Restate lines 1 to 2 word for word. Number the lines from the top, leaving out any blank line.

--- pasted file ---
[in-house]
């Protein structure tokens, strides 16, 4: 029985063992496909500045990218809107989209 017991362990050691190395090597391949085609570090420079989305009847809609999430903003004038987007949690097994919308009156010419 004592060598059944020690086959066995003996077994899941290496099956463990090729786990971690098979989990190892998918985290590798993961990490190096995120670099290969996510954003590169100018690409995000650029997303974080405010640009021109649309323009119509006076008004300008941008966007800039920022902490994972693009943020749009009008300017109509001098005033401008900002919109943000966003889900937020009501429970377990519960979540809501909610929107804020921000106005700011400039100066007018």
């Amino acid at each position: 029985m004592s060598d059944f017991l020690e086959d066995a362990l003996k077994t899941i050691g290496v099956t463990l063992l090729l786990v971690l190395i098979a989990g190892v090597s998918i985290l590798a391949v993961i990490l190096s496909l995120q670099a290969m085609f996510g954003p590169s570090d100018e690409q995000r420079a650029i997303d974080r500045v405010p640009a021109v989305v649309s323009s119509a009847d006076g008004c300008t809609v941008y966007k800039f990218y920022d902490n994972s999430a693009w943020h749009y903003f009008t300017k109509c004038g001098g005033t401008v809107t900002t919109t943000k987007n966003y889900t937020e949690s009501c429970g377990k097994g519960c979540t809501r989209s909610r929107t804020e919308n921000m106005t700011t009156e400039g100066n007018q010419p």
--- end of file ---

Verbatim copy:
[in-house]
């Protein structure tokens, strides 16, 4: 029985063992496909500045990218809107989209 017991362990050691190395090597391949085609570090420079989305009847809609999430903003004038987007949690097994919308009156010419 004592060598059944020690086959066995003996077994899941290496099956463990090729786990971690098979989990190892998918985290590798993961990490190096995120670099290969996510954003590169100018690409995000650029997303974080405010640009021109649309323009119509006076008004300008941008966007800039920022902490994972693009943020749009009008300017109509001098005033401008900002919109943000966003889900937020009501429970377990519960979540809501909610929107804020921000106005700011400039100066007018």